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Peoria store brings back a unique piece of local holiday nostalgia

Urban Artifacts co-owner Jon Walker shows off the Bergner's Talking Christmas Tree on display at the store on Sheridan Road in Peoria.
Joe Deacon
Urban Artifacts co-owner Jon Walker shows off the Bergner's Talking Christmas Tree on display at the store on Sheridan Road in Peoria.

An iconic piece of central Illinois holiday history that seemed lost forever is once again on display in Peoria.

Urban Artifacts, the vintage souvenir and antique shop on Sheridan Road, has one of the old Bergner's Talking Christmas Trees set up for viewing.

Jon Walker, who co-owns Urban Artifacts with his wife Angie, said the department store had around a dozen Talking Christmas Trees that were used at several locations, beginning in the mid-1960s.

“They quit using them and everybody thought they were all long gone; they had been damaged or destroyed or thrown out or whatever. So, I think the thought was that nobody would ever see another talking Christmas tree again,” said Walker.

“Last year, a couple from up in the LaSalle-Peru area called me and had one in the barn that they had acquired, and asked if we would be interested in taking it and displaying it. Of course, we said, ‘Sure we would,’ and I ran out there the next day with my trailer and picked it up. So we've had it for several months and brought it out here Thanksgiving.”

The unique decorative display developed into a holiday tradition for generations of gift-seeking children in Peoria and other central Illinois communities.

“There would be somebody literally hiding in the tree, talking to the kids and asking them what they wanted for Christmas,” said Walker. “There was one here locally at the Sheridan Village Bergner’s; there was one at the downtown Bergner’s and the Pekin Bergner’s — all the Bergner’s had them.”

Walker said the tree at his store is most likely from somewhere north of Peoria.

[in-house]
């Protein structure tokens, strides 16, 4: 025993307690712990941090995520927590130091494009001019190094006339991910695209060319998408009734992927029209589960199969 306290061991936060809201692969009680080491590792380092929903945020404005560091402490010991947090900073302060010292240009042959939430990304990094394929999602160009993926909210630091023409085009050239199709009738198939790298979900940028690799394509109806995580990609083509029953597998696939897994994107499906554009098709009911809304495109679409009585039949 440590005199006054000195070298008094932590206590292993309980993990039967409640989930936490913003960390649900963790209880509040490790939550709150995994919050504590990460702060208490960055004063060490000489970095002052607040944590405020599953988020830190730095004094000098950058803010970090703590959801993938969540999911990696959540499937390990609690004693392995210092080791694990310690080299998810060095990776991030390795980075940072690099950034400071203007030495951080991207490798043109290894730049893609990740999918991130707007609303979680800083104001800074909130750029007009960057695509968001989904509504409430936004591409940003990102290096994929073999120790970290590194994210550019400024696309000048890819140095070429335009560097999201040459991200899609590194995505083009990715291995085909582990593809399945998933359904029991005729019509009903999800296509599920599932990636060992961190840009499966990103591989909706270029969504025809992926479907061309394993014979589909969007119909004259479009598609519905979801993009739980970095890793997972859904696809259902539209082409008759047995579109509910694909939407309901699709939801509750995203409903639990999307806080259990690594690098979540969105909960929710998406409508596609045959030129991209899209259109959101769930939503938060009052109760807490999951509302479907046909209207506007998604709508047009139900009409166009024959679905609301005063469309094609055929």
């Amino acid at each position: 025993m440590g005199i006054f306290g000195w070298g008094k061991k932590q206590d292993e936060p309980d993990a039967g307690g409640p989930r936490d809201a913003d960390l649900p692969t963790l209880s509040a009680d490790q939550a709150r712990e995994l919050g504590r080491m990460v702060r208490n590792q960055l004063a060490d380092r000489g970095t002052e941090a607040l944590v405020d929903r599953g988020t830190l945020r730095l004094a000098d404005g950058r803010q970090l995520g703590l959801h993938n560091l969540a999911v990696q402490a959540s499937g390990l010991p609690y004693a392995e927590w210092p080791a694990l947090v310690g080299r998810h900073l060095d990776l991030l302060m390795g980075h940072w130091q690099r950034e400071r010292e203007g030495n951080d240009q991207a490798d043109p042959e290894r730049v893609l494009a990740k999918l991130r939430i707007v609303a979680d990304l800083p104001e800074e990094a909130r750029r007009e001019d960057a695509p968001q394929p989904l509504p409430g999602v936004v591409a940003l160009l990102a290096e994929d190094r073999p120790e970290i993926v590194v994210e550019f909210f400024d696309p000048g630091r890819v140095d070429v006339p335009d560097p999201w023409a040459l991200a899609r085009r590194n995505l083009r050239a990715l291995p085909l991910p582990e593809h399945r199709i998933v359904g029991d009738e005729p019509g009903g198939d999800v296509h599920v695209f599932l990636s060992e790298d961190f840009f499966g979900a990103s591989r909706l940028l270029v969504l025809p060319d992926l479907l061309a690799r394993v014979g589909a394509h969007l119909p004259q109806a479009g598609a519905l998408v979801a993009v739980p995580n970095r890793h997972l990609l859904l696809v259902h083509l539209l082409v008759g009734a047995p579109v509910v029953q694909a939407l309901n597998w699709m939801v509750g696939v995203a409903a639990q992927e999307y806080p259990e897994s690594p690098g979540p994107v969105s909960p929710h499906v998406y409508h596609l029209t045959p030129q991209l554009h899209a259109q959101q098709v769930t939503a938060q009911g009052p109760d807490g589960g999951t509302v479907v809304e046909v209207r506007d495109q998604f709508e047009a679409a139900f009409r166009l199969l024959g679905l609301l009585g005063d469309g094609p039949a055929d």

“So, the one that you'd see up there and the one you'd see it Peoria, they were all basically the same tree. So people when they see this one, it looks like exactly like what they remember seeing at the Sheridan Village store,” he said.

Walker said he’s been buying and selling antiques since he was 8 years old; the Urban Artifacts store has been open for about 11 years. He said they predominantly feature collectibles and vintage goods, but also carry some more recent products.

“We're not your traditional antique shop. We don't have your grandma's antiques as much as we do maybe your Baby Boomer parents’ antiques or younger,” said Walker. “We try to have items that somebody in their late 20s ... might even enjoy and on up. We’ve tried to have a wide variety of things for sale.

“Definitely a lot of pop culture, a lot of advertising, a lot of old toys. We like the mid-century items from the '50s and '60s; that whole vibe with the kind of the Atomic Age furnishings. But like I said, we’ve tried to have stuff for everybody, too. So we've got some older primitive tools and things like that, and we've got (Teenage Mutant) Ninja Turtles. So we're all over the place.”

Personally, Walker said he’s most fond of items with ties to the Peoria community.

“We've manufactured so much in the Peoria area and made so much in the Peoria area over the years,” he said. “There's a lot of items out there that relate to Peoria — things that were made here or brewed here or distilled here or manufactured here. Everything from Avery Tractors to Pabst Blue Ribbon to Gipps Beer to Caterpillar. The list goes on and on and on of the things that Peoria made.”

As for the Talking Christmas Tree, Walker said he’s excited and honored to have the opportunity to bring the tradition back to Peoria.

“It wouldn't mean much just to have one and have it in your own collection, hidden away somewhere. I think the fact that we're able to have it here on public display at Christmas time in Peoria is huge,” he said. “It'll be something that we'll bring out every year and display it, and people can bring their kids out and bring their relatives in that remember it, or tell their kids about it, and share some of their memories.”

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Contact Joe at jdeacon@ilstu.edu.